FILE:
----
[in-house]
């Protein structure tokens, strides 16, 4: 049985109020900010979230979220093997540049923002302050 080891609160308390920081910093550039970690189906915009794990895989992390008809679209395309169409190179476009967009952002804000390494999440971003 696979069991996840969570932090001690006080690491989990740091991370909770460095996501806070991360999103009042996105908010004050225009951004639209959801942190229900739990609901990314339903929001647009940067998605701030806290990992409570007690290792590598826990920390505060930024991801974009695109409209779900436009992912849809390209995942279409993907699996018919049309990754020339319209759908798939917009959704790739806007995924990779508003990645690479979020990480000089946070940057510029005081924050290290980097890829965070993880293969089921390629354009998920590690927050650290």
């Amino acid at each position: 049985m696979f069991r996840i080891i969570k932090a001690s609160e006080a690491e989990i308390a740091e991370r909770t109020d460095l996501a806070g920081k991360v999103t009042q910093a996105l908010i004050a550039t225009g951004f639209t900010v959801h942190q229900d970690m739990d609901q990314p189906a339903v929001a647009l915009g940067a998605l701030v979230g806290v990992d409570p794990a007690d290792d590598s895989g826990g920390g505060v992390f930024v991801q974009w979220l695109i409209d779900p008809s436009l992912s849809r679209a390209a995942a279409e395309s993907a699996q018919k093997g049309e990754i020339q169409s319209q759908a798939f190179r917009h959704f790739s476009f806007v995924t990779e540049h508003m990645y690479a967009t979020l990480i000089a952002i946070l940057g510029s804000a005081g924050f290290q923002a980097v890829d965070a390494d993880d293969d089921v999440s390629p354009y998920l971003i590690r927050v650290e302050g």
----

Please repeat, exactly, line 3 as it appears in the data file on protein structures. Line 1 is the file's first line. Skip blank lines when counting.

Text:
């Amino acid at each position: 049985m696979f069991r996840i080891i969570k932090a001690s609160e006080a690491e989990i308390a740091e991370r909770t109020d460095l996501a806070g920081k991360v999103t009042q910093a996105l908010i004050a550039t225009g951004f639209t900010v959801h942190q229900d970690m739990d609901q990314p189906a339903v929001a647009l915009g940067a998605l701030v979230g806290v990992d409570p794990a007690d290792d590598s895989g826990g920390g505060v992390f930024v991801q974009w979220l695109i409209d779900p008809s436009l992912s849809r679209a390209a995942a279409e395309s993907a699996q018919k093997g049309e990754i020339q169409s319209q759908a798939f190179r917009h959704f790739s476009f806007v995924t990779e540049h508003m990645y690479a967009t979020l990480i000089a952002i946070l940057g510029s804000a005081g924050f290290q923002a980097v890829d965070a390494d993880d293969d089921v999440s390629p354009y998920l971003i590690r927050v650290e302050g």